Game Theory H.R. Giger’s Necronomicon used to be my bedtime book of choice. There’s something about the design of the original Alien that left me with a pseudo sexual queasiness, all moist egg vaginas and huge phallic headed xenomorphs. As the flickering 20th Century Fox Logo fills my screen, like some Videodrome VHS tape, I get a familiar uneasy shiver down my spine.
Another Ripley incarnation, and this time it's Amanda
I play engineer Amanda Ripley, the daughter of Ellen Ripley, who was lost when the Nostromo disappeared 15 years ago. It's just about time for a visit from Weyland Yutani, whose rep offers me a trip to find some closure and, as things go, a whole lot of android/alien-related hurt. My destination is the Sevastopol, a big space station Junker, to track down the flight recorder of the Nostromo.
Unable to dock with the Sevastopol, I grab a couple of crew mates, don a spacesuit and embark on what should be a routine spacewalk to access the Sevastopol via an airlock. Here things start to go awry and there’s an overly long cut scene where I was gagging for some button-flicking interaction similar to the beginning of Wolfenstein. Way to lose my attention, Creative Assembly.
The lights are on, but nobody's home. Or so it seems
But soon, all is forgiven, as suddenly the atmosphere kicks in. I’m all alone aboard an eerily quiet space station which looks somewhat like a dodgy Berlin squat – with no way of contacting the ship or my colleagues.
Several levels in and there’s still no sign of the alien but I have had plenty to keep me busy and on my toes or just plain dead. Ah, the tension, bringing on pangs of a coffee-induced coronary due to anxiety and paranoia. I’m already struggling and things never improve, this sense of layer upon layer of unease and angst is Alien: Isolation’s defining feature and what makes it feel authentic... well, as much as a game of hide and seek can be. Move slowly and stay down are the winning tactics, where the odds are never in my favour.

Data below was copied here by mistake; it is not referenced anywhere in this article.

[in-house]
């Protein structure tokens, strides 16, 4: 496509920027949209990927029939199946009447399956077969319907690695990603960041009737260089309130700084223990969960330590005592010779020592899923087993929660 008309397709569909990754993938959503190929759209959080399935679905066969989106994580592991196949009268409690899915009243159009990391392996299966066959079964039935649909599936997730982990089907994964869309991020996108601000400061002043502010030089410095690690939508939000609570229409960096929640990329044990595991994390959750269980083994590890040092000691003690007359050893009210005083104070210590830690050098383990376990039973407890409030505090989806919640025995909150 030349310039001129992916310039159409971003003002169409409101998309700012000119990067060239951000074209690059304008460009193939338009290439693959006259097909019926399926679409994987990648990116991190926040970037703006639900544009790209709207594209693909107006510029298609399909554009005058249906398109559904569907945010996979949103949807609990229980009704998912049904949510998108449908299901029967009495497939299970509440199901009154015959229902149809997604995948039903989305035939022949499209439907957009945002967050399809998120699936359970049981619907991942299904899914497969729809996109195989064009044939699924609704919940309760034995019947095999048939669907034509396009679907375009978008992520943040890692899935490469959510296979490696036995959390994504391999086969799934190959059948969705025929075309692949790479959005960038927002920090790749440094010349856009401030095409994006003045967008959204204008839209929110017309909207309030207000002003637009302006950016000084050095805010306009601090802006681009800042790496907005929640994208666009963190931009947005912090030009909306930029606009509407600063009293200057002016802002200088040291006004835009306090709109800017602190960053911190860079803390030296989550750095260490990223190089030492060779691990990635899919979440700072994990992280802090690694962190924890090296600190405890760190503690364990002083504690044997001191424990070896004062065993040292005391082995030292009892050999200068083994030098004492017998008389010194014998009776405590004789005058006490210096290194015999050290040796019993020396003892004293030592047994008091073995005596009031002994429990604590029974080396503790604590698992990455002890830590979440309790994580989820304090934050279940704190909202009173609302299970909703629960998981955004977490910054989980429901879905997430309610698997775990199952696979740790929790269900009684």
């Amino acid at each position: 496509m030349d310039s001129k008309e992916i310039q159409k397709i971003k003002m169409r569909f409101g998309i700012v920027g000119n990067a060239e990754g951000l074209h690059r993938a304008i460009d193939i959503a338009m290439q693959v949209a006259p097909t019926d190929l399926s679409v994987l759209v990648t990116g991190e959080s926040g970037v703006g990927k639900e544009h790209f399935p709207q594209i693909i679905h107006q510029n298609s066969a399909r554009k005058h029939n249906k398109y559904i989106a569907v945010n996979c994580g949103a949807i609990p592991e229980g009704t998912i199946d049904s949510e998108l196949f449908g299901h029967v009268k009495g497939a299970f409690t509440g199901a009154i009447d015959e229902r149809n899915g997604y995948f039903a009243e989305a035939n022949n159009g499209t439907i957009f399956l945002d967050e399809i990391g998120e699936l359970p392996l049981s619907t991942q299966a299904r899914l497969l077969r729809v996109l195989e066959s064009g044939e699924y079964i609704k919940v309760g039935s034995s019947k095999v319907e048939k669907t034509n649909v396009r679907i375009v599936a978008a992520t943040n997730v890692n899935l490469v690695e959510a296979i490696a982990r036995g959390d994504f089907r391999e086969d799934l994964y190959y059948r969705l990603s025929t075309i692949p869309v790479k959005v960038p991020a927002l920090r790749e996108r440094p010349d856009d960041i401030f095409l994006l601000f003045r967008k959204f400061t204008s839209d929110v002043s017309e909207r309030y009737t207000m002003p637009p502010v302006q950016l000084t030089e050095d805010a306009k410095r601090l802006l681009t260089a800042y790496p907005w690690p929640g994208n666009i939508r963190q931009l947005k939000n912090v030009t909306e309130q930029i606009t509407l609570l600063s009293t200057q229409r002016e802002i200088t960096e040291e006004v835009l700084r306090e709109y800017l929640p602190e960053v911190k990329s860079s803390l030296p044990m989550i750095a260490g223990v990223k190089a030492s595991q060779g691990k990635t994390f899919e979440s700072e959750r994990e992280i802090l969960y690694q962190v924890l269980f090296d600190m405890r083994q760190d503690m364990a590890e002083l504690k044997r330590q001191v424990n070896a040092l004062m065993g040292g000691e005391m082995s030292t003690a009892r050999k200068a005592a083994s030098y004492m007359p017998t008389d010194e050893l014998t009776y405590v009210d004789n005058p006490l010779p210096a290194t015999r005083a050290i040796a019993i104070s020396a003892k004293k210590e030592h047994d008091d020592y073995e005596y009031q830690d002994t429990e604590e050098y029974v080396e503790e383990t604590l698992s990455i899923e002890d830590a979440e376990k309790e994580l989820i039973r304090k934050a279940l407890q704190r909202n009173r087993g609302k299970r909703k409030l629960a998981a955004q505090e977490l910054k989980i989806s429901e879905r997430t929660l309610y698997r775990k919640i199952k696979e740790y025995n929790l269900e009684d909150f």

Pesky synthetics: just be sure to pick them off one at a time
Packs of space pirates give themselves away by being chaotic and generously raucous, so I hear them a mile away. Synthetics follow strictly defined patrol paths and timings. They are possible to avoid but getting into a fight with one of them uses lots of risks and resources, trying to fight two will result in instant death and unfortunately they seem to come in pairs.
I find useful bits and pieces such as blueprints and materials to craft items that can act as distractions, such as smoke bombs and flares. And then just as I start to feel like I’m getting the hang of things, here comes the alien and my fingernail grip starts to slip.
The Motion Tracker can be a help and a hindrance
The alien is a clever so-and-so, who cannot be killed and listens for my motion tracker to find and kill me. I have to restart three levels back because all those resources to cause distractions that I wasted are now essential to my progress and survival, and I need to rethink my game. Manual save points in the form of vintage telephone booths are suddenly all too sparse, just like my hiding places.
Like some xenomorphic Einstein, the alien learns that a loud noise is worth scrutinising and if I’m not in the next room, then surely I must be in a locker or cupboard and best to leave no fucking stone unturned. But this seems doubly unfair when there are areas with other humans who don’t seem to agro it at all.
The hiding round a corner taking furtive glances at my motion tracker has become a staple of my evening lately. The fear of the alien behind me is ever-present and just the few seconds needed to enter a passcode have me jittering and fumbling in fear. That said, hacking into doors and computers were fun minigames but on the whole I found there was too much to-ing and fro-ing.
Merciless and obviously intended to be challenging, this is definitely the best Alien game I have ever played. It has stunning visuals, particularly the atmospheric lighting, haunting sound design and feeling of complete immersion into the Alien universe. As I can’t shake the feeling I’m intentionally created as prey, it makes for astonishing and unique gameplay. Well done on such a bold move, SEGA.